Update: I have had a long discussion with City Hall staffers and am pleased with the end result of the discussion. I've removed the City's email address as I no longer believe that any further purpose would be served by them receiving any more messages. They got the message. I'll update more in a moment.
This is a tale of dueling web pages. Take a look at the first which is the City of Toronto announcing that they will not be celebrating the International Day of Disabled Persons. Hmmm. Now take a look at this one announcing a celebration of that very day at Nathan Phillips Square in front of City Hall in Toronto. And, just for fun, one more which seems, also to be saying that a celebration is happening, outside City Hall, in Toronto.
What's up, you may ask.
Well, I made a lot of phone calls yesterday and I was supposed to hear back from the City by the end of the day with some answers. A very polite woman, obviously paid because she sounds like she cares, made a promise to me to have information so that I could write this post accurately. Like many promises made, it was a promise broken. But, I have to admit, she was good. I actually believed her. Give that woman a raise, she truly gets the 'what this job needs is sincerity and once you can fake that, you've got it made' approach to working with the public. Ah, well.
Even so I do have things to report.
Here's kind of what happened. I decided to find out how my city, Toronto, was celebrating the day. I knew that they usually held a ceremony of some kind. I wanted to attend. I found the cancellation on the City website, but I also found announcements of a ceremony on other disability related sites. Thus started calls, I was confused, one announcement seemed to say it was cancelled, others that it was going on. I called a few of the organizatons who are advertising an event on the day and was told that the day was going on but that the City was not part of the celebration as was evidenced by their cancellation notice. So, I wanted to know, then, why the City had cancelled their participation in the day. I called City Hall and the woman I spoke to had no idea about International Day of Disabled Persons and could find no reason anywhere for the cancellation, so she fobbed me off on my ward representative, telling me that if I had questions I needed to contact them. I called my councillor, and spoke to an assistant, who did not know of the day or of its cancellation, what deep inroads we are making, but I was given the number of the woman who heads up the Diversity Department at City Hall.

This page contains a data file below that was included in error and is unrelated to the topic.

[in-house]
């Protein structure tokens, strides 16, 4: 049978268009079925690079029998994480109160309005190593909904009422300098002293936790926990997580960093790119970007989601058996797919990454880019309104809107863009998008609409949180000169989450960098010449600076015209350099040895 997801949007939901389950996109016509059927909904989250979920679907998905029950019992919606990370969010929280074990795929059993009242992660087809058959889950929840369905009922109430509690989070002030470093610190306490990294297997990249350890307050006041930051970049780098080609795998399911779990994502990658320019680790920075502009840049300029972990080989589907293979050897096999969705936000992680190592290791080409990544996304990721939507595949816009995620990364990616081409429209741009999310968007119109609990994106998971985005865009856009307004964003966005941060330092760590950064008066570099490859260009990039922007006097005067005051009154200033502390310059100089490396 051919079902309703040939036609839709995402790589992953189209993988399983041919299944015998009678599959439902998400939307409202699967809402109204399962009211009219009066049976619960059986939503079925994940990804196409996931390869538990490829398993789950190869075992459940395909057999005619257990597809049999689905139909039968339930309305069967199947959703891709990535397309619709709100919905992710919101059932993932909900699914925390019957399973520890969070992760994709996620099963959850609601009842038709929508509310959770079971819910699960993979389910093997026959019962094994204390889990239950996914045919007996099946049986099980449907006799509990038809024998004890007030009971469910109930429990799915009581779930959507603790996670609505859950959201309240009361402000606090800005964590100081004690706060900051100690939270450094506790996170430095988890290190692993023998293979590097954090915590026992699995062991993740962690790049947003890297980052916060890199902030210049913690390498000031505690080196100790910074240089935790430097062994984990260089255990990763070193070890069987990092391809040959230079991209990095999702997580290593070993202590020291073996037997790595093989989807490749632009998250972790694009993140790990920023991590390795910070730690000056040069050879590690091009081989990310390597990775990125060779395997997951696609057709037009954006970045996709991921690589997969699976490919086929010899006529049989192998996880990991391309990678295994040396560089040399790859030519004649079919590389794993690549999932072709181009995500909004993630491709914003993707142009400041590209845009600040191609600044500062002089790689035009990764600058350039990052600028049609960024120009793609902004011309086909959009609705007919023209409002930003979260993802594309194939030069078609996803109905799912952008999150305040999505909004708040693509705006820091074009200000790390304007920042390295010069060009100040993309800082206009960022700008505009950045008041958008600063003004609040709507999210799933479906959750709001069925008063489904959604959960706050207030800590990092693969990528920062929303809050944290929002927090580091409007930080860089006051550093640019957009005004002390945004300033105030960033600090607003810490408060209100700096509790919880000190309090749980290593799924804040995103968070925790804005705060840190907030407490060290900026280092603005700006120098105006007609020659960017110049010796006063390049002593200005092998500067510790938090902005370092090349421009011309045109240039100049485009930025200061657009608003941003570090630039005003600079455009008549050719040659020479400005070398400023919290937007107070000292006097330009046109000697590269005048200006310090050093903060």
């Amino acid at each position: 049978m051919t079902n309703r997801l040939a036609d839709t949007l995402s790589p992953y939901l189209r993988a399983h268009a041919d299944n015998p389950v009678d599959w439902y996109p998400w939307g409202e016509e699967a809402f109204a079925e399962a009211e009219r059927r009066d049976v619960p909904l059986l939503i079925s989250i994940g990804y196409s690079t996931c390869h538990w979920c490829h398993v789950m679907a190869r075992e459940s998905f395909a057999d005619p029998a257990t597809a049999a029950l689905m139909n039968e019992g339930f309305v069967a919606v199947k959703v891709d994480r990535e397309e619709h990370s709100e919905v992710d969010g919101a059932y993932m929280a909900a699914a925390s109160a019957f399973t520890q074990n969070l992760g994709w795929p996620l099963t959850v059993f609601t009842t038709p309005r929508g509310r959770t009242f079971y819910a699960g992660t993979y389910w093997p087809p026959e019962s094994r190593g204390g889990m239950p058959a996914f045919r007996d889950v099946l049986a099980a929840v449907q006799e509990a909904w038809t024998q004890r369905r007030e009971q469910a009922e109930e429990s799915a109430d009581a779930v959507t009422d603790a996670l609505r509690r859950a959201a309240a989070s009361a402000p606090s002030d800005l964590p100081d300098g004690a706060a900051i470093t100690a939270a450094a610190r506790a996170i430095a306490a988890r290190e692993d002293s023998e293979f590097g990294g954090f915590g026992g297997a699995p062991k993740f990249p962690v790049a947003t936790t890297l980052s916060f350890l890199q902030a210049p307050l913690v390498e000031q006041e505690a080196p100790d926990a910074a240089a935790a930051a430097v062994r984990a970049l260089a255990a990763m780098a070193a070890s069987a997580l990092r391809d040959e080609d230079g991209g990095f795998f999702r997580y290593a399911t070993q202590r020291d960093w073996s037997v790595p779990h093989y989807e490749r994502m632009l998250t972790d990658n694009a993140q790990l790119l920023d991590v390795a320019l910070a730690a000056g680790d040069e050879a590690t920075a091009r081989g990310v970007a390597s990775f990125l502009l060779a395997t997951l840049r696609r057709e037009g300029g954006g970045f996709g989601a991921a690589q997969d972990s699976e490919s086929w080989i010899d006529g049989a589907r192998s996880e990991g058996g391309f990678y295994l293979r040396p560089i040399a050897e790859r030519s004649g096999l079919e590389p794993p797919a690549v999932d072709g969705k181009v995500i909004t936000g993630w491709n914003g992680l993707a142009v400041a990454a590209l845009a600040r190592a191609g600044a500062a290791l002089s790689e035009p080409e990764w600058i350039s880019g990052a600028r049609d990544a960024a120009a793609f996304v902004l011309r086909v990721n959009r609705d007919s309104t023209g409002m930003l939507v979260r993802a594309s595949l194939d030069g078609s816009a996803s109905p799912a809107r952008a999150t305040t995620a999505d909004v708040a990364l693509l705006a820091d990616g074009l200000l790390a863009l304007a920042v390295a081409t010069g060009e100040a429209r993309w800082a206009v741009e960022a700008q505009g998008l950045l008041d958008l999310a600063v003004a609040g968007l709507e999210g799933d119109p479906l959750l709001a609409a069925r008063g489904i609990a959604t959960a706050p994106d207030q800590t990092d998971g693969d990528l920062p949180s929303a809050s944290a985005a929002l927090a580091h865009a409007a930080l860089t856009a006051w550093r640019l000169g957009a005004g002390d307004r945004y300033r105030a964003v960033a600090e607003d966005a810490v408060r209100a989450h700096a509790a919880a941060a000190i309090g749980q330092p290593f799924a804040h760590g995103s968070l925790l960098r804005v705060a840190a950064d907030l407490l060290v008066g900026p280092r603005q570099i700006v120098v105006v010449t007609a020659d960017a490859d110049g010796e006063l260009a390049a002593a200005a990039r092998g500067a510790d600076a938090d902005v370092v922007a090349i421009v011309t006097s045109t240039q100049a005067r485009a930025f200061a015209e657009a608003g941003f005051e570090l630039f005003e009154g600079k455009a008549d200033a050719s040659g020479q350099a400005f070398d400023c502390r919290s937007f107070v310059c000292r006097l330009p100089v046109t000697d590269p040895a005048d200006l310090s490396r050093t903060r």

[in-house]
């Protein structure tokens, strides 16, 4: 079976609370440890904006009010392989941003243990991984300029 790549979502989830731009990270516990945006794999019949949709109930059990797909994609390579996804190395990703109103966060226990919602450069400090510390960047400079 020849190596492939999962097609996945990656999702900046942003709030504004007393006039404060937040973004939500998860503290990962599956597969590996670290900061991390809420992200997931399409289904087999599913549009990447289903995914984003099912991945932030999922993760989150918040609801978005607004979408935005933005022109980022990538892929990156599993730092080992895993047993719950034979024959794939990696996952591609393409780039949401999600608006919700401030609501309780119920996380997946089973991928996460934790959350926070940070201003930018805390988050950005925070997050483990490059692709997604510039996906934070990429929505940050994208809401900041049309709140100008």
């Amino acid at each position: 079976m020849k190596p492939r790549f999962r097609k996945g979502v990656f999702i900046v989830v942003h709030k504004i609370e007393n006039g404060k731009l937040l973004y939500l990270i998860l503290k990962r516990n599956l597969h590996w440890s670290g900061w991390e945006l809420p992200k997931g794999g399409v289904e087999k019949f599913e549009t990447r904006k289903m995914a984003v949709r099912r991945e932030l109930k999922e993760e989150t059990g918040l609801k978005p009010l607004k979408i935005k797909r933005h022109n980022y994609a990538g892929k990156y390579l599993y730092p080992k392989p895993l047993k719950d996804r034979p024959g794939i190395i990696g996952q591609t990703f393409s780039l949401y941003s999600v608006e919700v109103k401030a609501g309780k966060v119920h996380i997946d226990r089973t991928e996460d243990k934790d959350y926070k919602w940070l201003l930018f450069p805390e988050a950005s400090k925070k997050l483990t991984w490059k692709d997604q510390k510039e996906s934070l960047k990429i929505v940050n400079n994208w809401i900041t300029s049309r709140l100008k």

She informed me that the day had been cancelled because the 'community partners' with the city did not have the resources to participate in the day. It seemed as if she was saying that organizations supporting disabled people and organizations of disabled people had bowed out. I told her I thought that this was an odd thing to say since there was clearly a celebration going on in the Square. I told her that I'd spoken to the 'community partners' and that the 'community partners' were going ahead with the celebration in spite of the City's cancellation. She said she'd get back to me.
Instead I got a woman who called me, thinking I was the media, I told her that I was simply a blogger. Even so I asked questions. I wanted to know several things:
1) how was the decision made to cancel the City's participation in the International Day for Disabled Persons
2) why was it being represented that there were no 'community partners' when clearly 'community partners' were going ahead with the day.
3) why was I being told by various people, on various phone calls, that the decision to cancel the day was made by the city - was this accurate or am I misunderstanding something?
4) the present Mayor of the City of Toronto is one that has used derogatory language against people with intellectual disabilities - was the cancellation of this day an indicator of how the Mayor feels about people with disabilities.
5) the celebrations will be, as I understand it, outside. This means that many, if it's cold, will not be able to go. I, for one, will not be able to attend as my disability doesn't allow me to sit for long periods out in the cold.
So here we are, in Toronto, on December 3rd, International Day of Disabled Persons - out in the cold - marginalized - a minority disrespected and disenfranchised.
I wonder if I could ask you all a favour.
Could you jot a note to XXX which is the general mailbox for the city and ask why Toronto is ignoring the International Day of Disabled Persons. You may be told that they are going to proclaim the day (whoopie) and that they are going to give out an access award on December 8th ... at a celebration of Human Rights - this was told to me straight faced as if I didn't know about, or maybe could not understand, the concept of 'tokenism'.
If you have contacts within the media, maybe you could ask how this kind of action could happen without any comment or coverage by the media. My not knowing about the cancellation was as troubling as it having happened at all.
I don't often ask you to take action here on Rolling Around in My Head, but I would be very thankful if you could help me celebrate the International Day of Disabled Persons by finding out why my city deemed it insignificant. For those of you outside Toronto, or outside Ontario, or outside Canada - please feel welcome to participate. Please 'tweet' or 'facebook' this request and the City's email address. I don't know how to either of those, but I'm betting many of you do. Or you can blog about it like the Seated View did, and like Lene, ask hard questions and take significant action. The City needs to know that the world is watching and aware, and even more, that people with disabilities have voices.
You see, this is kind of hard for me.
I love my city.
It just hurts to know, it doesn't love me back.